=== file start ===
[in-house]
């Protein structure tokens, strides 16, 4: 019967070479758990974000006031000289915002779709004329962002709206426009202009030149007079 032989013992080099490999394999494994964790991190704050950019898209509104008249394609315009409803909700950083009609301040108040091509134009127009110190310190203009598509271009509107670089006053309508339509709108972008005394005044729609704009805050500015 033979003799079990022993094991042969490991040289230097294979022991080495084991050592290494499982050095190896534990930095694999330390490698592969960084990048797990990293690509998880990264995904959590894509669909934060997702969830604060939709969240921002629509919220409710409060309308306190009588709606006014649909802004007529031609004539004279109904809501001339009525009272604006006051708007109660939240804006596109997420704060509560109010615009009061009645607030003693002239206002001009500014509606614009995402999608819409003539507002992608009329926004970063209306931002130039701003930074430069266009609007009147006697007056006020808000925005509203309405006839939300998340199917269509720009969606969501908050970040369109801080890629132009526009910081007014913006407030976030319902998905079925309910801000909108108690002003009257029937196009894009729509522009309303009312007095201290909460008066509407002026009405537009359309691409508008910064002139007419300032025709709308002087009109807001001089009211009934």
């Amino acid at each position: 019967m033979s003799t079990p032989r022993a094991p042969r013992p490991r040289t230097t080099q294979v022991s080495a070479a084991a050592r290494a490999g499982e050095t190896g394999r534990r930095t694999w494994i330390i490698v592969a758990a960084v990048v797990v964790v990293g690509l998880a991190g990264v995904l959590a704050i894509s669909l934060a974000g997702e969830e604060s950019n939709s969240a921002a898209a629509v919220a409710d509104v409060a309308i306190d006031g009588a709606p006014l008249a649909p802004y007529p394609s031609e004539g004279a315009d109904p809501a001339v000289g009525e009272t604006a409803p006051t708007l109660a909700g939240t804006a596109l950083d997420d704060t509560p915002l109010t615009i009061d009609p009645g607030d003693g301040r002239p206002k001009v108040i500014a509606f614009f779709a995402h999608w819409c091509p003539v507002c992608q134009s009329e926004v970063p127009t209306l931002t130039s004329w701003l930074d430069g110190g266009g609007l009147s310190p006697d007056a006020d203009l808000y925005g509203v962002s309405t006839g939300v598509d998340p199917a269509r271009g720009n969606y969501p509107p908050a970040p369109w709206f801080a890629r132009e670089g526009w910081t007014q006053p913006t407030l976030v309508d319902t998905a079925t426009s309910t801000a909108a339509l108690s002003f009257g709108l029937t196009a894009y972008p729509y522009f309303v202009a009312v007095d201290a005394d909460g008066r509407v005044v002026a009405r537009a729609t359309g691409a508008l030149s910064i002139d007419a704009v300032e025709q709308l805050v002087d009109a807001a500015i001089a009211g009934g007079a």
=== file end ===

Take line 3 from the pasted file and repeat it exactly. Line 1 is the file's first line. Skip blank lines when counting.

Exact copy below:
């Amino acid at each position: 019967m033979s003799t079990p032989r022993a094991p042969r013992p490991r040289t230097t080099q294979v022991s080495a070479a084991a050592r290494a490999g499982e050095t190896g394999r534990r930095t694999w494994i330390i490698v592969a758990a960084v990048v797990v964790v990293g690509l998880a991190g990264v995904l959590a704050i894509s669909l934060a974000g997702e969830e604060s950019n939709s969240a921002a898209a629509v919220a409710d509104v409060a309308i306190d006031g009588a709606p006014l008249a649909p802004y007529p394609s031609e004539g004279a315009d109904p809501a001339v000289g009525e009272t604006a409803p006051t708007l109660a909700g939240t804006a596109l950083d997420d704060t509560p915002l109010t615009i009061d009609p009645g607030d003693g301040r002239p206002k001009v108040i500014a509606f614009f779709a995402h999608w819409c091509p003539v507002c992608q134009s009329e926004v970063p127009t209306l931002t130039s004329w701003l930074d430069g110190g266009g609007l009147s310190p006697d007056a006020d203009l808000y925005g509203v962002s309405t006839g939300v598509d998340p199917a269509r271009g720009n969606y969501p509107p908050a970040p369109w709206f801080a890629r132009e670089g526009w910081t007014q006053p913006t407030l976030v309508d319902t998905a079925t426009s309910t801000a909108a339509l108690s002003f009257g709108l029937t196009a894009y972008p729509y522009f309303v202009a009312v007095d201290a005394d909460g008066r509407v005044v002026a009405r537009a729609t359309g691409a508008l030149s910064i002139d007419a704009v300032e025709q709308l805050v002087d009109a807001a500015i001089a009211g009934g007079a």